Or Moqtada thinks that.
(I think if Nouri returned to power, he'd be willing to form an alliance with Moqtada. At great cost to Moqtada, but he'd be willing to form one.)
So to protect himself, he's making desperate measures to prop up Haider.
One e-mailer especially felt the need to insist, "Sadr doesn't even think about Maliki anymore. You don't know what you're talking about."
Moqtada doesn't sweat Nouri?
In what world?
Friday evening, NINA reported:
On the possibility of Sadr's call to prosecute al-Maliki and his former government, [Sheikh Salah] al-Obeidi said "it is not necessarily to prosecute a person as much as al-Maliki rather than prosecute the corrupt in the previous government, whether close to al-Maliki or other even if they are from the Ahrar bloc."
Moqtada's "call to prosecute al-Maliki"?
Yes, boys and girls, Moqtada's sweating him.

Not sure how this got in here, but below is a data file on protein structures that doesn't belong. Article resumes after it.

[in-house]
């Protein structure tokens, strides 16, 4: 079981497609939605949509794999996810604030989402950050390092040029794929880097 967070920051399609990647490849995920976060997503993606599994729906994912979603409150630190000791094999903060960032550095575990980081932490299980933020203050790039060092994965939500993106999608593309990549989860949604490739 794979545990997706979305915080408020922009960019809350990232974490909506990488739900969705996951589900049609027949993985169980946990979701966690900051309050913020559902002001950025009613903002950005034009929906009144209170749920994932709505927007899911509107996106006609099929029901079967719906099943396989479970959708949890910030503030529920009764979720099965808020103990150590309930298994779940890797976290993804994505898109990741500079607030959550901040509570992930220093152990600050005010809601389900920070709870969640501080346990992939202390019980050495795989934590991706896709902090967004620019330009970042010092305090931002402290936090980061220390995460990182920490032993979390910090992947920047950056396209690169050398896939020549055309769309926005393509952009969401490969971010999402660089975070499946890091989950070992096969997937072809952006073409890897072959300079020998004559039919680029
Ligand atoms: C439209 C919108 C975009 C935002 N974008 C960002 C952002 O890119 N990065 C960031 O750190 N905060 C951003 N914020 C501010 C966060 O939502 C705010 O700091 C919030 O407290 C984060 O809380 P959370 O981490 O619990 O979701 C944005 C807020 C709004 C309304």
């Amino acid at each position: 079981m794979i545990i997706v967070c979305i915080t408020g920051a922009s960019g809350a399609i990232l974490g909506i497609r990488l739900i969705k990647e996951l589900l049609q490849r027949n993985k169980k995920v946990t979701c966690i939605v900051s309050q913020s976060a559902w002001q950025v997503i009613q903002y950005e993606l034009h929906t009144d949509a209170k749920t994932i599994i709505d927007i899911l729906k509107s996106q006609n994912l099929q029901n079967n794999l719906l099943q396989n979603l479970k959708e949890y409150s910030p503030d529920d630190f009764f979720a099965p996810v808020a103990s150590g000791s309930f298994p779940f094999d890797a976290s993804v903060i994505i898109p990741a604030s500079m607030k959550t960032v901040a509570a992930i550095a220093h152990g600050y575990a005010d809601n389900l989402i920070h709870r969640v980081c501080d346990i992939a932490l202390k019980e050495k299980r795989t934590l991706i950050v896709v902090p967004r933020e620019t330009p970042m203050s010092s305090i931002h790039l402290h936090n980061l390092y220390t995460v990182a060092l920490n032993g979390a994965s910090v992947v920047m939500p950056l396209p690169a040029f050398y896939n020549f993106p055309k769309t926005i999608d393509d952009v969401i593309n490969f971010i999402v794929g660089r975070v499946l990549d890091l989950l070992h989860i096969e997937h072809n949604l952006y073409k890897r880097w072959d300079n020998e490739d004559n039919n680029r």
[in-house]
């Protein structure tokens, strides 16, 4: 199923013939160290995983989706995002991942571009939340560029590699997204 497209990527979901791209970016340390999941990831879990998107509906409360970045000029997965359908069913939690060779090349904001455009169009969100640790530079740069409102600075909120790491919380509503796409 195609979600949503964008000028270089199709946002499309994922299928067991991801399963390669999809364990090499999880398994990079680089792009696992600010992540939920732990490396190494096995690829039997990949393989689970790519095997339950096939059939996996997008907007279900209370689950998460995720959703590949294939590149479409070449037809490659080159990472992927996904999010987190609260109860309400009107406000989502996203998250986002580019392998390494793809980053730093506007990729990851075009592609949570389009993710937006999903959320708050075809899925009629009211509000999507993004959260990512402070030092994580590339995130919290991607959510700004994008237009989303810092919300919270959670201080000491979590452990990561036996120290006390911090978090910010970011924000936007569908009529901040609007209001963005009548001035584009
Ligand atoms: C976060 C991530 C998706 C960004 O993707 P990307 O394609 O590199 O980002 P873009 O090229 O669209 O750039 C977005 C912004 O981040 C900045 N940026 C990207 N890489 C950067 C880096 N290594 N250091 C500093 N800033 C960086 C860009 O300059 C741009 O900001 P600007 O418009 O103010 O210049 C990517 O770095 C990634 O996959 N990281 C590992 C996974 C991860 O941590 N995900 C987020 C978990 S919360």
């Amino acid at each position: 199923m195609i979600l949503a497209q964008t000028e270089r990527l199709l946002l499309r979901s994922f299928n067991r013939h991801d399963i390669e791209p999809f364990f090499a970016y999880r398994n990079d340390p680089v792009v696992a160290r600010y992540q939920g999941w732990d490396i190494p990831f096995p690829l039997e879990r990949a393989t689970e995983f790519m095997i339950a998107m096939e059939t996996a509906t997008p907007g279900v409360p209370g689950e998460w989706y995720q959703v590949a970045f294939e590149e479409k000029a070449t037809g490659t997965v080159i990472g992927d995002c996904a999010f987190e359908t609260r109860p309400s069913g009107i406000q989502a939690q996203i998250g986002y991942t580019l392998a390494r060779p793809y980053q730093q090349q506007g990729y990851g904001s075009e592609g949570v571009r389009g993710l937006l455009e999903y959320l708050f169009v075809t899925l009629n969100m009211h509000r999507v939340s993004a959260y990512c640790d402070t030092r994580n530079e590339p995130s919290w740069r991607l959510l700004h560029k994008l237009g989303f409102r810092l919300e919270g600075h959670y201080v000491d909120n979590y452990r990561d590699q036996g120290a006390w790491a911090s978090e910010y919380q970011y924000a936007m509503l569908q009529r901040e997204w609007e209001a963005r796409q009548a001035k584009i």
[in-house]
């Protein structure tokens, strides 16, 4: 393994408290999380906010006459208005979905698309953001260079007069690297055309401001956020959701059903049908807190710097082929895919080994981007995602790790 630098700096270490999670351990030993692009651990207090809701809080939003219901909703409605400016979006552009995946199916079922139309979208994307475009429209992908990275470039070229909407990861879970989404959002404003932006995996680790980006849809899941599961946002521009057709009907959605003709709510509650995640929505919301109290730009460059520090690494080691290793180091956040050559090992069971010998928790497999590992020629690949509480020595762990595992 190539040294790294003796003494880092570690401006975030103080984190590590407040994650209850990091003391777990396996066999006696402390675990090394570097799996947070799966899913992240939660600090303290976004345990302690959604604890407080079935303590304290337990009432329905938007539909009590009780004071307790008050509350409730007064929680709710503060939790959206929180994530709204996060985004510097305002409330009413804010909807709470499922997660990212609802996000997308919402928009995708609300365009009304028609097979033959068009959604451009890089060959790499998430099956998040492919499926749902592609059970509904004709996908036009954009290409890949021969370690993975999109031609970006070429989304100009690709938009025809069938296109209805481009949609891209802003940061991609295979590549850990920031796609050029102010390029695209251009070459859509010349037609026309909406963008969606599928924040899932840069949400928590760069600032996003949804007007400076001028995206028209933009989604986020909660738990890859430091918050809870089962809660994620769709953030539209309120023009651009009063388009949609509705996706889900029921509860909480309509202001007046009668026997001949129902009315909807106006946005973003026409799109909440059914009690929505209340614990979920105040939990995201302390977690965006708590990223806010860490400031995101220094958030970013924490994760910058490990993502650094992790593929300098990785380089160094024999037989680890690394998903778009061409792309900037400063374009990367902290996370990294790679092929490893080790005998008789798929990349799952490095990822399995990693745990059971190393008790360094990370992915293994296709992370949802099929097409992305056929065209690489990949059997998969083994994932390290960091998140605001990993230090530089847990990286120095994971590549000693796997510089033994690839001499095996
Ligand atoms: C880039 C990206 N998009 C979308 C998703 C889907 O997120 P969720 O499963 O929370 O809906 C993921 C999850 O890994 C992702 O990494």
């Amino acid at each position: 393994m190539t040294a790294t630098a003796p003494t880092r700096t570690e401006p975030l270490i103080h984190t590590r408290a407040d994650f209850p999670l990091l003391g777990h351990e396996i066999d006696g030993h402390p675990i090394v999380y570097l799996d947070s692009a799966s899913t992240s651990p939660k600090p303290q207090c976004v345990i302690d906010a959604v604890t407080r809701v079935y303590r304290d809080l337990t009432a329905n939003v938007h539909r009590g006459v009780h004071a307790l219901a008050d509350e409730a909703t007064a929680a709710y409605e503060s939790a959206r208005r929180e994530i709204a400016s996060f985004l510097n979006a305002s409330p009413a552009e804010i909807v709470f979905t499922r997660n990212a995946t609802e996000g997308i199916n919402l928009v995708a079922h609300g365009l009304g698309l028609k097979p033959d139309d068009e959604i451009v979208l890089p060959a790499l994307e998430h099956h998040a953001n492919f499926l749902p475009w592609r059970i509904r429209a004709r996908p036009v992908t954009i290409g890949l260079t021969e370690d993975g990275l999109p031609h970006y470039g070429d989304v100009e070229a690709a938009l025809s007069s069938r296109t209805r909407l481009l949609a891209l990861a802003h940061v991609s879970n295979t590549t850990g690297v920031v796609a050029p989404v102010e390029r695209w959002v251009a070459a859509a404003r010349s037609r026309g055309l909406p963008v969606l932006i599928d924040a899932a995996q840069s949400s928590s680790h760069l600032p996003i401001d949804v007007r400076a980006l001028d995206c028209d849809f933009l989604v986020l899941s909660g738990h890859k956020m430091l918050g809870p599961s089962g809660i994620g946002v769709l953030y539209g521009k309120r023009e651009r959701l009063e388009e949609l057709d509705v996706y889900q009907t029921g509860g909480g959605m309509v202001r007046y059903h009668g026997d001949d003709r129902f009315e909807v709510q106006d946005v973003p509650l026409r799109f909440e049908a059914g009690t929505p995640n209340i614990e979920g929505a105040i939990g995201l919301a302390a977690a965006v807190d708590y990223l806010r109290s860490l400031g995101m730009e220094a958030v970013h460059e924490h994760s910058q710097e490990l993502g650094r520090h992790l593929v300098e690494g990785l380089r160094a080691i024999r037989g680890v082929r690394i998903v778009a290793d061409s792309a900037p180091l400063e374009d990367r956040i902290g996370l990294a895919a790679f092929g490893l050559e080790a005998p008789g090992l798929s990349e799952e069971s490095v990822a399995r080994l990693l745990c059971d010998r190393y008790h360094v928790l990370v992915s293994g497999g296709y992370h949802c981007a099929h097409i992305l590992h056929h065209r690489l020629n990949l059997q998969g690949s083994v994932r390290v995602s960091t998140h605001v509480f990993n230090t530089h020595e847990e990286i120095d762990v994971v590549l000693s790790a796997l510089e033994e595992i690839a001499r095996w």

Moqtada's rally was to back Haider. Wael Grace (AL MADA) reports that there are elements in the National Alliance (largest Shi'ite bloc) that are questioning the reforms Haider's called for an Moqtada's backing.
Murad Makhmudov, Takeshi Hasegawa and Lee Jay Walker (MODERN TOKYO TIMES) report:
Therefore, al-Sadr spoke openly to the alienated Shia underclass in Baghdad and other people from the same faith from various walks of life. He attacked the reality of enormous political corruption and how people feel abandoned and alienated. However, al-Sadr is backing the reform minded Prime Minister Haider al-Abadi who is promising to alter the current inept status quo of political corruption and social alienation. In saying this, it could well be that al-Abadi is the final straw for al-Sadr because if his promise of genuine reforms fail, then maybe it is time for another option. Until then, al-Sadr is open to providing much needed support to al-Abadi given the fractious nature of politics in Iraq.
Here's THE NEW YORK TIMES' Tim Arango: